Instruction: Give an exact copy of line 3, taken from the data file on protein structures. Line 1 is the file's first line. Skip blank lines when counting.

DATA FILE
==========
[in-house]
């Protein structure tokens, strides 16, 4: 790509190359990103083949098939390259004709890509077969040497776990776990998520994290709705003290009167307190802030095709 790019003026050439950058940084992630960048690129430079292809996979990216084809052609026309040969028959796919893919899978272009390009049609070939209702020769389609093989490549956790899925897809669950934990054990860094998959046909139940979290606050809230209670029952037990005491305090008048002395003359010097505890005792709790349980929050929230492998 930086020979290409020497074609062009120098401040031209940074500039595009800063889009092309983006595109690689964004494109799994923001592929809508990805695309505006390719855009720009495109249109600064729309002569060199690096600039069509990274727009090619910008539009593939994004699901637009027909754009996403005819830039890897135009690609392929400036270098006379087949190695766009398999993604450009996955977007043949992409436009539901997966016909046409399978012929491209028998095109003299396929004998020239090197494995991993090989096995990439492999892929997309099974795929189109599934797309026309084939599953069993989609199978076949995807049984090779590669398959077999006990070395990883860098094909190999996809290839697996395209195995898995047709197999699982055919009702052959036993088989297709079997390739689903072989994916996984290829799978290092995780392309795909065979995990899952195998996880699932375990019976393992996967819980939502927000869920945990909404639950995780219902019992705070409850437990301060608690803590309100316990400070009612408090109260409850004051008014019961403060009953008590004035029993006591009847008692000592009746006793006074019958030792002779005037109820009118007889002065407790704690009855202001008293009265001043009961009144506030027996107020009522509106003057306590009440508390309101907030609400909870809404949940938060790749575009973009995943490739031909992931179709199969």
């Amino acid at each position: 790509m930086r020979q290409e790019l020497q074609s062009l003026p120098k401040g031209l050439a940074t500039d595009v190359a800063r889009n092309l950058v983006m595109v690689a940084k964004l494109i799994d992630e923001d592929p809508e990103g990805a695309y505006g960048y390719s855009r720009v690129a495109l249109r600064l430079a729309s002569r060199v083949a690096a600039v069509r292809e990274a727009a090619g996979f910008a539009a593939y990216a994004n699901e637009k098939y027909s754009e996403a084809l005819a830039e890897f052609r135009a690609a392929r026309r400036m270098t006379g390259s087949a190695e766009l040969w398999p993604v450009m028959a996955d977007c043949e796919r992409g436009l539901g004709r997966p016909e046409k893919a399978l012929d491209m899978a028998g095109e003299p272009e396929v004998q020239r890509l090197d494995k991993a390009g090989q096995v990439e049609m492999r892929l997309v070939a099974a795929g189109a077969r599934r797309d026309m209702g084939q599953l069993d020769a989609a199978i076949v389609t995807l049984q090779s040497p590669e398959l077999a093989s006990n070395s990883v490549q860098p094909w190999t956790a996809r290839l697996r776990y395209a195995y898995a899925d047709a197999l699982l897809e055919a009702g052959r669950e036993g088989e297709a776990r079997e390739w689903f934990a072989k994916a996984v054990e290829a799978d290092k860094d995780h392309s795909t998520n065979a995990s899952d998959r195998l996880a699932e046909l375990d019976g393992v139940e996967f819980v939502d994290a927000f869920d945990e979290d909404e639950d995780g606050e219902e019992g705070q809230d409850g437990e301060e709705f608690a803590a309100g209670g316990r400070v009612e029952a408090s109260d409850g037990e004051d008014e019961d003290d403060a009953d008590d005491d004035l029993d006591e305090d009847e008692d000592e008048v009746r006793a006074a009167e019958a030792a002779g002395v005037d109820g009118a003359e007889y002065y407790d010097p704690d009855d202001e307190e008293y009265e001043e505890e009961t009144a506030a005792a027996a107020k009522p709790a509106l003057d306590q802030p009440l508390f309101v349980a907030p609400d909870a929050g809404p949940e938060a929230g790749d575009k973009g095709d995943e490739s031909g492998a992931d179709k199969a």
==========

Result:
């Amino acid at each position: 790509m930086r020979q290409e790019l020497q074609s062009l003026p120098k401040g031209l050439a940074t500039d595009v190359a800063r889009n092309l950058v983006m595109v690689a940084k964004l494109i799994d992630e923001d592929p809508e990103g990805a695309y505006g960048y390719s855009r720009v690129a495109l249109r600064l430079a729309s002569r060199v083949a690096a600039v069509r292809e990274a727009a090619g996979f910008a539009a593939y990216a994004n699901e637009k098939y027909s754009e996403a084809l005819a830039e890897f052609r135009a690609a392929r026309r400036m270098t006379g390259s087949a190695e766009l040969w398999p993604v450009m028959a996955d977007c043949e796919r992409g436009l539901g004709r997966p016909e046409k893919a399978l012929d491209m899978a028998g095109e003299p272009e396929v004998q020239r890509l090197d494995k991993a390009g090989q096995v990439e049609m492999r892929l997309v070939a099974a795929g189109a077969r599934r797309d026309m209702g084939q599953l069993d020769a989609a199978i076949v389609t995807l049984q090779s040497p590669e398959l077999a093989s006990n070395s990883v490549q860098p094909w190999t956790a996809r290839l697996r776990y395209a195995y898995a899925d047709a197999l699982l897809e055919a009702g052959r669950e036993g088989e297709a776990r079997e390739w689903f934990a072989k994916a996984v054990e290829a799978d290092k860094d995780h392309s795909t998520n065979a995990s899952d998959r195998l996880a699932e046909l375990d019976g393992v139940e996967f819980v939502d994290a927000f869920d945990e979290d909404e639950d995780g606050e219902e019992g705070q809230d409850g437990e301060e709705f608690a803590a309100g209670g316990r400070v009612e029952a408090s109260d409850g037990e004051d008014e019961d003290d403060a009953d008590d005491d004035l029993d006591e305090d009847e008692d000592e008048v009746r006793a006074a009167e019958a030792a002779g002395v005037d109820g009118a003359e007889y002065y407790d010097p704690d009855d202001e307190e008293y009265e001043e505890e009961t009144a506030a005792a027996a107020k009522p709790a509106l003057d306590q802030p009440l508390f309101v349980a907030p609400d909870a929050g809404p949940e938060a929230g790749d575009k973009g095709d995943e490739s031909g492998a992931d179709k199969a």